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Australian company Domino’s made world headlines with the first-ever pizza delivery by a drone in 2016.

That was essentially a publicity stunt, but Australia is now in the news again for a far more significant milestone after Project Wing, owned by Google’s parent company Alphabet, won approvals in April to begin commercial unmanned aerial vehicle (UAV) deliveries both here and the US.

That followed a ground-breaking trial Wing conducted over 18 months in Canberra that saw thousands of flights completed, and the company has been now cleared to conduct deliveries to five suburbs in Canberra, as well as to two rural communities in Virginia, US.

Australian drone expert Greg Boyer says Wing’s successes show that the final hurdles to widespread adoption of commercial UAV technology are falling rapidly, and the industry is now at a tipping point and poised for explosive growth.

Boyer, managing director of Sydney-based commercial drone consultancy firm Drone Ranger, believes the disruption UAVs will bring is not yet widely appreciated in this country.

“Australia’s business sector is not yet awake to the potential of this technology and is not adopting it at the same rates as we see overseas,’’ he says.

“Locally we have seen take-up for uses such as building inspections, and scanning barcodes and RFID tags for warehouse inventory management, but the field is developing so fast, and in so many directions.

“For example, within five years you will be able to sit in an office in, say, Brisbane while managing a project in Fiji, where your drone will automatically - or on command - pop out of its box, fly a programmed route recording photos and video, return home, recharge itself and upload data on the status of the project or asset, which can then be assessed against contract program and scope.’’

Wing’s approval to operate commercially in Canberra has been granted by the Civil Aviation Safety Authority subject to strict conditions – including restricting flights to daylight operating hours, and prohibiting them from crossing over major roads.

But the genie is out of the bottle, and Wing predicts drones could deliver more than one in four take-away food orders, and up to 6 per cent of all household purchases, in the ACT by 2030.

While the drones used by Wing in testing had a maximum payload of 1.5kg, UAVs capable of carrying a 150kg payload for 20 minutes are commercially available today.

Boyer says the two major problems that have long hindered widespread commercial UAV uptake – the ability to guarantee safety, and a lack of agreed operating rules – are now being solved.

“With work such as what Wing has done in Canberra, the world is now slowly gathering statistics to prove the technology is safe, and capabilities such as obstacle avoidance are becoming very advanced,’’ he says.

“At the same time NASA, in partnership with the FAA, as well as other organisations have developed unmanned traffic management systems that govern things such as flight paths and air lanes. Currently drones have no transponders and no sophisticated air rules, but that is about to change.’’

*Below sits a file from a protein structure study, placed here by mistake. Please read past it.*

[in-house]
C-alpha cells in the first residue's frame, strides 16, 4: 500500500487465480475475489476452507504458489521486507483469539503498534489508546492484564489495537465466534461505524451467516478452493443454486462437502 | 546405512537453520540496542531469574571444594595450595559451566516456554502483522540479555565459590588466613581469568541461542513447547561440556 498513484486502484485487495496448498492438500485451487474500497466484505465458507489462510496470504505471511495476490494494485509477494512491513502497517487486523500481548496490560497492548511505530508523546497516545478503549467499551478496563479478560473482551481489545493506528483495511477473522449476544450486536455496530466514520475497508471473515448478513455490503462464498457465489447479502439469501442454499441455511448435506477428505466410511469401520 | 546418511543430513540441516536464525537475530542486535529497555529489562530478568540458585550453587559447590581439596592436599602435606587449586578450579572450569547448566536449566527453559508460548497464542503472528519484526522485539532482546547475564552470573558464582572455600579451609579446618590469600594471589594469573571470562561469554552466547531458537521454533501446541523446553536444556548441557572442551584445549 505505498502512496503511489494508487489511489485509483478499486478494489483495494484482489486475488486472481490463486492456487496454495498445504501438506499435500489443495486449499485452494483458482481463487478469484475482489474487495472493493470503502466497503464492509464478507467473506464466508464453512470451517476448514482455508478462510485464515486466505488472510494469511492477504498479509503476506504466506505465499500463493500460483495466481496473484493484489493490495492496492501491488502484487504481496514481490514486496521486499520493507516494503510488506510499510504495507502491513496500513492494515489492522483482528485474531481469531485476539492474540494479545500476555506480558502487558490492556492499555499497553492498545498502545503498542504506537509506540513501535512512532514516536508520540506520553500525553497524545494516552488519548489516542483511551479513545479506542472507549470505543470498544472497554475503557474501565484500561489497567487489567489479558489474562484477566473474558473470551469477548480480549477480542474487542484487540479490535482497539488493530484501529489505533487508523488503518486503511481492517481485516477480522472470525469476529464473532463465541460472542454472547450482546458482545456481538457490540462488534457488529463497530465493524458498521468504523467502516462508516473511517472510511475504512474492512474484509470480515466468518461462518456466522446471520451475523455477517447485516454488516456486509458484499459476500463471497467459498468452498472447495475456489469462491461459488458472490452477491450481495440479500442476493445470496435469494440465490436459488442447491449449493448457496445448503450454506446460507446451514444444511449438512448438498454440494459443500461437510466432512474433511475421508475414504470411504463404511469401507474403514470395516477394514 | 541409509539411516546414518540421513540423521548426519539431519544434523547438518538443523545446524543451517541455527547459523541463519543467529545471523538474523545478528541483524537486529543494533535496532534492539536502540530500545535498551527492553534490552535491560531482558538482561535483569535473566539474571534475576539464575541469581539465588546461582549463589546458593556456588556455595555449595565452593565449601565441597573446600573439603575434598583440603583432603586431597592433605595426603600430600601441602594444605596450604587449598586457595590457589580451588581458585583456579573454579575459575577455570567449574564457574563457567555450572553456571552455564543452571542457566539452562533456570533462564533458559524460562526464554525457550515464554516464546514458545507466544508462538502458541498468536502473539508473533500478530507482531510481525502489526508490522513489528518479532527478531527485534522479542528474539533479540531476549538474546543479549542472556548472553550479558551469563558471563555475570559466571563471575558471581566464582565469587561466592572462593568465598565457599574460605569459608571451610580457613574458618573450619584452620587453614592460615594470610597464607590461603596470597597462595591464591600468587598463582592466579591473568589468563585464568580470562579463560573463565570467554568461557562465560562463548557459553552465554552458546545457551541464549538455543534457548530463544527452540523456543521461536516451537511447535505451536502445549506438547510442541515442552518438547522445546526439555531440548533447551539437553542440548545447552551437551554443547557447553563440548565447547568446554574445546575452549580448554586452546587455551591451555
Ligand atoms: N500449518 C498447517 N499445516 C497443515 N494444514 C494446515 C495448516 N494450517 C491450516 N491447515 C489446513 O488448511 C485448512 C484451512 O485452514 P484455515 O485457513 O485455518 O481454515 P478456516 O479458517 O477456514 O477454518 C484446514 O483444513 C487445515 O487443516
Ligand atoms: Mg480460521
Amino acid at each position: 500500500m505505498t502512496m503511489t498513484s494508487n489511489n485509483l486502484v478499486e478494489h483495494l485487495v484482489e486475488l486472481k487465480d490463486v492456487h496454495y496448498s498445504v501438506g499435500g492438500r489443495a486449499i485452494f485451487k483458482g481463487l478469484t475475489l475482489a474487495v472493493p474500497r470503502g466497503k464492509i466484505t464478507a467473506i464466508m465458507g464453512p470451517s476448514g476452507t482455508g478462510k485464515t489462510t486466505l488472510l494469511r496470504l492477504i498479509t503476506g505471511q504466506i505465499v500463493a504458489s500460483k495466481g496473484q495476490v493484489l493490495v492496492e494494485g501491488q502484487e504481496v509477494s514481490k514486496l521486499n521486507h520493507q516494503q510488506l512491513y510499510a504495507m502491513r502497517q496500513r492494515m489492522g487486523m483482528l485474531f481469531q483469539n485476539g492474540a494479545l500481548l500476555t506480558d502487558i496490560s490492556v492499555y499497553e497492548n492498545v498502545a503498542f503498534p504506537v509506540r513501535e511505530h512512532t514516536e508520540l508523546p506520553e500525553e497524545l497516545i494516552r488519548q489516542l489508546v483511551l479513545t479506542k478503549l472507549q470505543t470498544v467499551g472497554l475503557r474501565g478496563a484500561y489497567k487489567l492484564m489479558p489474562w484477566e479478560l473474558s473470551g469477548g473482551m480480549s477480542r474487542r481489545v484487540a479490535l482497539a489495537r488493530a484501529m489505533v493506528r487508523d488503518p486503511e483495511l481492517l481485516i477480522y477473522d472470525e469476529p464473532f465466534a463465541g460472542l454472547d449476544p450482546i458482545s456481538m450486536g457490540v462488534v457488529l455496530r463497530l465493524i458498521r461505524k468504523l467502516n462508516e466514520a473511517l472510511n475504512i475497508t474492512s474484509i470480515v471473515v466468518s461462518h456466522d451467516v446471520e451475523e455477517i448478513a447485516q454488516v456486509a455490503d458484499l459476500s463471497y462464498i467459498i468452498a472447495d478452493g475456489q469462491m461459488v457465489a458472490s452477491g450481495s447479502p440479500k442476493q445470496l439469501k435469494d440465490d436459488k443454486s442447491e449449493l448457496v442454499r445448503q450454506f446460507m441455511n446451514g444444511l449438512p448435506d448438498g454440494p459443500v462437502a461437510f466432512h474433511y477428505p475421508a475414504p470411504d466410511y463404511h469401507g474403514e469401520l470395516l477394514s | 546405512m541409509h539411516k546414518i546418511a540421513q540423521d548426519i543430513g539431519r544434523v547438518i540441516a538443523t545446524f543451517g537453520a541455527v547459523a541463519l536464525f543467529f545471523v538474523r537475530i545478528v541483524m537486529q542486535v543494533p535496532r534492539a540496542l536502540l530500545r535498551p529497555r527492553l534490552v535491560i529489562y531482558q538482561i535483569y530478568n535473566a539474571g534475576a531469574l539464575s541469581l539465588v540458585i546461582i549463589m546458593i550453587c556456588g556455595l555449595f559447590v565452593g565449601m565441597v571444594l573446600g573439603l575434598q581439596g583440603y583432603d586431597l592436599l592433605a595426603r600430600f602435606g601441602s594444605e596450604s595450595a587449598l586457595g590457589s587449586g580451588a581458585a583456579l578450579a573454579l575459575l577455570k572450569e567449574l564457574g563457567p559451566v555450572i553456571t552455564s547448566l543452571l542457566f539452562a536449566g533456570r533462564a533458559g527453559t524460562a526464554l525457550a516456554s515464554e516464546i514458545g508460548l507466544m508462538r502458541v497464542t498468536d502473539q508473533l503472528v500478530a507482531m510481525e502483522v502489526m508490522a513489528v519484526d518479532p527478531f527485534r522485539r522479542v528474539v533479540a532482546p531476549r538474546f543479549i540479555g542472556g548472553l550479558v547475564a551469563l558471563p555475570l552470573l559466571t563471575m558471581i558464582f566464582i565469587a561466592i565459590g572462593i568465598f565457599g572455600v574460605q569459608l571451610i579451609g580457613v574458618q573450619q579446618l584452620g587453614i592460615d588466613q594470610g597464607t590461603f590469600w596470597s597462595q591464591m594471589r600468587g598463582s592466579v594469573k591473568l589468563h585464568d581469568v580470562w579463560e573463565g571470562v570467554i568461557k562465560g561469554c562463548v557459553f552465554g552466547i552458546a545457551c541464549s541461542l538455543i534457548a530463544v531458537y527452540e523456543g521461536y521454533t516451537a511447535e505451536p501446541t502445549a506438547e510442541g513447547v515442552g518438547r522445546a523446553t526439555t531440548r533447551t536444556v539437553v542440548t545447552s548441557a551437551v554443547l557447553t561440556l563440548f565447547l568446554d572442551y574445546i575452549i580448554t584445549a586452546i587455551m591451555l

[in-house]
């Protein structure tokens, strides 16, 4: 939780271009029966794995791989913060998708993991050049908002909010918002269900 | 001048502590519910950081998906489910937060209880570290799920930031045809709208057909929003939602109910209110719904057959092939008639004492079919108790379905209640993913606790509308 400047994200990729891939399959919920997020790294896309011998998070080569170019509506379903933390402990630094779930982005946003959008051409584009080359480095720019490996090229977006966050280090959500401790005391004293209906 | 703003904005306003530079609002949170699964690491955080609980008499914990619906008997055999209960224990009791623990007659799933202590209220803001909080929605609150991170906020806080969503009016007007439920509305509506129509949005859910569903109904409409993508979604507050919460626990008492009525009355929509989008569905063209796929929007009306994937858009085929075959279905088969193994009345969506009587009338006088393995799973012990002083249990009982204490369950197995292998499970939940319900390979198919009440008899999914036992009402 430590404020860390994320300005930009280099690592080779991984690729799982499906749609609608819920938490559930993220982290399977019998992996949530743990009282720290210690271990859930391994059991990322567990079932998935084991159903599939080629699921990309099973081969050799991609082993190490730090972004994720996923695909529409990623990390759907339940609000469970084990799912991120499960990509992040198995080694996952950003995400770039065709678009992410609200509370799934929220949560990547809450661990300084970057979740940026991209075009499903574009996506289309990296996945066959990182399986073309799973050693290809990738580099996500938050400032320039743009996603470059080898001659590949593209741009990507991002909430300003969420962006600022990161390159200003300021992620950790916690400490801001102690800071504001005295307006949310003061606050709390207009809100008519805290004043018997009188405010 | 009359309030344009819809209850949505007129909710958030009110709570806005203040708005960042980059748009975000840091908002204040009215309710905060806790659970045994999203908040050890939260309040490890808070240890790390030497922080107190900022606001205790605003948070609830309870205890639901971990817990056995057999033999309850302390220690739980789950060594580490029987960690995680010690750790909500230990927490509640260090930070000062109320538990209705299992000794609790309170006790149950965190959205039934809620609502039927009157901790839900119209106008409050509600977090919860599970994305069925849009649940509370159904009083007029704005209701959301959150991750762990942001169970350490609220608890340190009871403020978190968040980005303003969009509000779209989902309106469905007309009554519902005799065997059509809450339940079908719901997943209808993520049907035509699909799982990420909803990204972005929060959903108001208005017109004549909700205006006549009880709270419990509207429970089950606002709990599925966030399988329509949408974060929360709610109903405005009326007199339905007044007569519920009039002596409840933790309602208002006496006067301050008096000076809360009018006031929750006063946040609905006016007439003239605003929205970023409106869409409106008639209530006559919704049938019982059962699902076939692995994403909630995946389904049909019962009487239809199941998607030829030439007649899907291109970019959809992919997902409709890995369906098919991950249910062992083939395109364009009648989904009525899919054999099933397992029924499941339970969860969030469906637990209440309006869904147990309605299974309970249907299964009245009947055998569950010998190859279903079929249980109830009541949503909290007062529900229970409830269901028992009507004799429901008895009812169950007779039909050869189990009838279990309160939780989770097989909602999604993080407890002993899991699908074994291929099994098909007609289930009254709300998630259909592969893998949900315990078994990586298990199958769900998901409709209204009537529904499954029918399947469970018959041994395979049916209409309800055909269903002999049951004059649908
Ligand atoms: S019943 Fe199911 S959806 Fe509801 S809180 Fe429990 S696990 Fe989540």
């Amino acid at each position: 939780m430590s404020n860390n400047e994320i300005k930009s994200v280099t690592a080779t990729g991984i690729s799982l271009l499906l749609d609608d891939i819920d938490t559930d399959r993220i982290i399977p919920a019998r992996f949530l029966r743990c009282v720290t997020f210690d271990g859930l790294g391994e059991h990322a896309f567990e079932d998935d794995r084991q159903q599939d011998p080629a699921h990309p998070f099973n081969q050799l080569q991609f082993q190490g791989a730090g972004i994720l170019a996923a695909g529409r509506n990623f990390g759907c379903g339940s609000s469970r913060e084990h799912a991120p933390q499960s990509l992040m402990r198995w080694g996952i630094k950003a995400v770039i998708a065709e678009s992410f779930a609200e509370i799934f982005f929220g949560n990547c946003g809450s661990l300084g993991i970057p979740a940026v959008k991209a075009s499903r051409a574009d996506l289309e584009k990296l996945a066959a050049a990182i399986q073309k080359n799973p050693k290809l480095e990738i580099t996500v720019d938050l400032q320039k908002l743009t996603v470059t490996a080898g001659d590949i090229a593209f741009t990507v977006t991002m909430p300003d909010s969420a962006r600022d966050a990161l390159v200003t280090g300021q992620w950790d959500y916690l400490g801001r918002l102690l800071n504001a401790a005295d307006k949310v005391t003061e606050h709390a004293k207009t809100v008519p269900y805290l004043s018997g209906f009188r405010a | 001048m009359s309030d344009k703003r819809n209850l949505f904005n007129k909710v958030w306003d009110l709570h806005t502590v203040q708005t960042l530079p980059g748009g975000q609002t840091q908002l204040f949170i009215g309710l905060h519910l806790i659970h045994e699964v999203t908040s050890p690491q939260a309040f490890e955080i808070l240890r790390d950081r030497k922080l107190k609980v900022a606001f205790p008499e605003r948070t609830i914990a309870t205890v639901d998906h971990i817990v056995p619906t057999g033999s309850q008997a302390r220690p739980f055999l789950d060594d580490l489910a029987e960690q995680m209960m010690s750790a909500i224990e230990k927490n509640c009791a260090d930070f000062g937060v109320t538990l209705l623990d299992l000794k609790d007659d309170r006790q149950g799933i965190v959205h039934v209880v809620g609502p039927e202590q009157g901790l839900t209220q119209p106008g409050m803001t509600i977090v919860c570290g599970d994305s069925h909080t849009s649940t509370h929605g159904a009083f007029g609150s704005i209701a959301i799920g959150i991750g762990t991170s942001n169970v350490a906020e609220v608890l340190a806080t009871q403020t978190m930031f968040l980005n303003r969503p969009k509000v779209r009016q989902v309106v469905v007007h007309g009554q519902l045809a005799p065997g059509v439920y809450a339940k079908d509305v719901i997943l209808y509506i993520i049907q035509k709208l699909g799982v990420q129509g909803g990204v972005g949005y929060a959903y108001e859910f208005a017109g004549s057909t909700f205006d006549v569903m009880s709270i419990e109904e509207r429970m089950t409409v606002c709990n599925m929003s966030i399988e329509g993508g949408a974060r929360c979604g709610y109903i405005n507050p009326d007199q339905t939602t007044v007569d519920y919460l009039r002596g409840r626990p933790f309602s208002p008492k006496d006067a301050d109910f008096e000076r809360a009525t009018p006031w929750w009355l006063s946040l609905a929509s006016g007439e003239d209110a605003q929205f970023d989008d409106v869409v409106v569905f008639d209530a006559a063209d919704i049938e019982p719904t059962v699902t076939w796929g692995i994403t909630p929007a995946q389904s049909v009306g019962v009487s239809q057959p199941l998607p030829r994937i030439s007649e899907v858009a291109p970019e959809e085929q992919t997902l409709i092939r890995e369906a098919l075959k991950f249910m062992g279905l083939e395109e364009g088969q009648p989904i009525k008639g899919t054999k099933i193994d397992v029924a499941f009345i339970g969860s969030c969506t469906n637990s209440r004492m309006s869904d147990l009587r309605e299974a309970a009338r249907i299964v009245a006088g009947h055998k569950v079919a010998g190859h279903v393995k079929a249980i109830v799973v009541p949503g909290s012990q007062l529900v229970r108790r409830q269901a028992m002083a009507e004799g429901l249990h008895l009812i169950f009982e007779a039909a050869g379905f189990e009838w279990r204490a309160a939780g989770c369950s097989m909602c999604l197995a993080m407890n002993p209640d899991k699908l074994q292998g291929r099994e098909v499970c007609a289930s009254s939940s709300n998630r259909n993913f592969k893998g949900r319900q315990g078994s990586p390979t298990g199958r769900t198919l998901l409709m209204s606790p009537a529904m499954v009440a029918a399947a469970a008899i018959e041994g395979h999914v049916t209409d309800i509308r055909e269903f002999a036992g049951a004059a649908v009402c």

UAV delivery has already proved effective in less strictly regulated environments, and Unicef is trialling their use for delivery of vaccines in several African and Asian countries.

Zipline, a California-based company, recently launched the world’s largest drone drone delivery network in Ghana. Its fleet of 120 UAVs will transport medications, vaccines and blood products between 2000 health facilities across the country, operating 24/7.

Boyer points to commuting as another area that will be disrupted by drones much earlier than is widely appreciated.

“I know it sounds like something out of the Jetsons, but it’s not,’’ says Boyer. “In not too distant future, people will go to roof of a CBD building and use an app to summon a drone instead of a car.’’

He points to the UAVs produced by Chinese drone manufacturer Ehang, which together with Austrian aeronautics firm FACC recently announced they will begin commercial production in Europe next year of an autonomous ‘air taxi’ capable of carrying two people up to 35 kilometres at low altitudes.

Austrian Transport Minister Norbert Hofer says he hopes Austria will be among the first countries to have drone taxis flying regularly in its cities. Such a UAV, which can fly for 30 minutes at speeds of up to 130 km/h while carrying 260kg, also has obvious applications in logistics once licensed to operate widely.

With a 17 kilowatt battery, the Ehang UAV’s energy consumption per journey is comparable to that of an electric car in an urban environment, and a 2018 study in the journal Nature found that electric drones were “far more efficient than trucks, vans, larger gasoline drones and passenger cars” when comparing for distance travelled.

Boyer says Drone Range can barely keep up with demand for its services from companies wanting to integrate UAVs into their operations, but he fears Australia is missing out on a larger opportunity to become involved in the real growth area, UAV management systems.

“The future is not about operating drones, but about managing them—we need to catch up,’’ he says.